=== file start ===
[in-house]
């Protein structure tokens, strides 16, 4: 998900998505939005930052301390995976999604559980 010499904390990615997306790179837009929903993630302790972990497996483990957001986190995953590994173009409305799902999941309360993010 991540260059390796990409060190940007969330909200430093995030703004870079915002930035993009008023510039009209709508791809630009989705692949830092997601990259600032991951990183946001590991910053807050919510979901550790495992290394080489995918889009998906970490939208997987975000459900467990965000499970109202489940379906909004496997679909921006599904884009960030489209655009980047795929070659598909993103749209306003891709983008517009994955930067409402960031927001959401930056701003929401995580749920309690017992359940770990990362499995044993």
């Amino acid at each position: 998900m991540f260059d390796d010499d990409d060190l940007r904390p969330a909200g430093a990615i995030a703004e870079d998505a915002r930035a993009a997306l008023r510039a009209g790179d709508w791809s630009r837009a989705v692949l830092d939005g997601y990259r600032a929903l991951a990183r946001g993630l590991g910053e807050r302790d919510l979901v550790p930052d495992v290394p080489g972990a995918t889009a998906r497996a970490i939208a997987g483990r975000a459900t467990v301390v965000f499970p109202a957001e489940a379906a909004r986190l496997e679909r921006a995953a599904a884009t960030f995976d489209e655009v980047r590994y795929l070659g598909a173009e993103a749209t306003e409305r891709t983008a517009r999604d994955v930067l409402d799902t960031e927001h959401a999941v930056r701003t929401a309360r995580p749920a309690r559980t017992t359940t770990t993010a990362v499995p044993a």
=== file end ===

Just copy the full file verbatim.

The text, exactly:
[in-house]
């Protein structure tokens, strides 16, 4: 998900998505939005930052301390995976999604559980 010499904390990615997306790179837009929903993630302790972990497996483990957001986190995953590994173009409305799902999941309360993010 991540260059390796990409060190940007969330909200430093995030703004870079915002930035993009008023510039009209709508791809630009989705692949830092997601990259600032991951990183946001590991910053807050919510979901550790495992290394080489995918889009998906970490939208997987975000459900467990965000499970109202489940379906909004496997679909921006599904884009960030489209655009980047795929070659598909993103749209306003891709983008517009994955930067409402960031927001959401930056701003929401995580749920309690017992359940770990990362499995044993």
């Amino acid at each position: 998900m991540f260059d390796d010499d990409d060190l940007r904390p969330a909200g430093a990615i995030a703004e870079d998505a915002r930035a993009a997306l008023r510039a009209g790179d709508w791809s630009r837009a989705v692949l830092d939005g997601y990259r600032a929903l991951a990183r946001g993630l590991g910053e807050r302790d919510l979901v550790p930052d495992v290394p080489g972990a995918t889009a998906r497996a970490i939208a997987g483990r975000a459900t467990v301390v965000f499970p109202a957001e489940a379906a909004r986190l496997e679909r921006a995953a599904a884009t960030f995976d489209e655009v980047r590994y795929l070659g598909a173009e993103a749209t306003e409305r891709t983008a517009r999604d994955v930067l409402d799902t960031e927001h959401a999941v930056r701003t929401a309360r995580p749920a309690r559980t017992t359940t770990t993010a990362v499995p044993a």